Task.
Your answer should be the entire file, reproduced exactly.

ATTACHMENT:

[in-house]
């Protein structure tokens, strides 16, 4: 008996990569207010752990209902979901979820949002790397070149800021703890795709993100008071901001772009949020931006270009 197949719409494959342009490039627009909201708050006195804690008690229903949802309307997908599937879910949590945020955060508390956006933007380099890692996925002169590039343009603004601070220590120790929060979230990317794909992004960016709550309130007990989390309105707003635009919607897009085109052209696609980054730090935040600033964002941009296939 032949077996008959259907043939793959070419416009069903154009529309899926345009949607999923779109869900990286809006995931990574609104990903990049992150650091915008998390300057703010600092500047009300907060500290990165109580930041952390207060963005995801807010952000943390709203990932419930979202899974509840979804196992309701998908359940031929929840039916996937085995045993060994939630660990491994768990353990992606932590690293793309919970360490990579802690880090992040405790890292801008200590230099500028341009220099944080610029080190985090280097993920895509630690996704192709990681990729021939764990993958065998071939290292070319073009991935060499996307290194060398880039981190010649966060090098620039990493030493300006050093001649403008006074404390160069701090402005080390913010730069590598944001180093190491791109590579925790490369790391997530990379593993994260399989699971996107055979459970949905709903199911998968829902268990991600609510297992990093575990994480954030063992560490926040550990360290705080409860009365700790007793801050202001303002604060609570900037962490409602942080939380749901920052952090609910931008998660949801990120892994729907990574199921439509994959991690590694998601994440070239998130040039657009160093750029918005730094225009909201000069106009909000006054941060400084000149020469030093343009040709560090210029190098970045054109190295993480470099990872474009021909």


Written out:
[in-house]
């Protein structure tokens, strides 16, 4: 008996990569207010752990209902979901979820949002790397070149800021703890795709993100008071901001772009949020931006270009 197949719409494959342009490039627009909201708050006195804690008690229903949802309307997908599937879910949590945020955060508390956006933007380099890692996925002169590039343009603004601070220590120790929060979230990317794909992004960016709550309130007990989390309105707003635009919607897009085109052209696609980054730090935040600033964002941009296939 032949077996008959259907043939793959070419416009069903154009529309899926345009949607999923779109869900990286809006995931990574609104990903990049992150650091915008998390300057703010600092500047009300907060500290990165109580930041952390207060963005995801807010952000943390709203990932419930979202899974509840979804196992309701998908359940031929929840039916996937085995045993060994939630660990491994768990353990992606932590690293793309919970360490990579802690880090992040405790890292801008200590230099500028341009220099944080610029080190985090280097993920895509630690996704192709990681990729021939764990993958065998071939290292070319073009991935060499996307290194060398880039981190010649966060090098620039990493030493300006050093001649403008006074404390160069701090402005080390913010730069590598944001180093190491791109590579925790490369790391997530990379593993994260399989699971996107055979459970949905709903199911998968829902268990991600609510297992990093575990994480954030063992560490926040550990360290705080409860009365700790007793801050202001303002604060609570900037962490409602942080939380749901920052952090609910931008998660949801990120892994729907990574199921439509994959991690590694998601994440070239998130040039657009160093750029918005730094225009909201000069106009909000006054941060400084000149020469030093343009040709560090210029190098970045054109190295993480470099990872474009021909």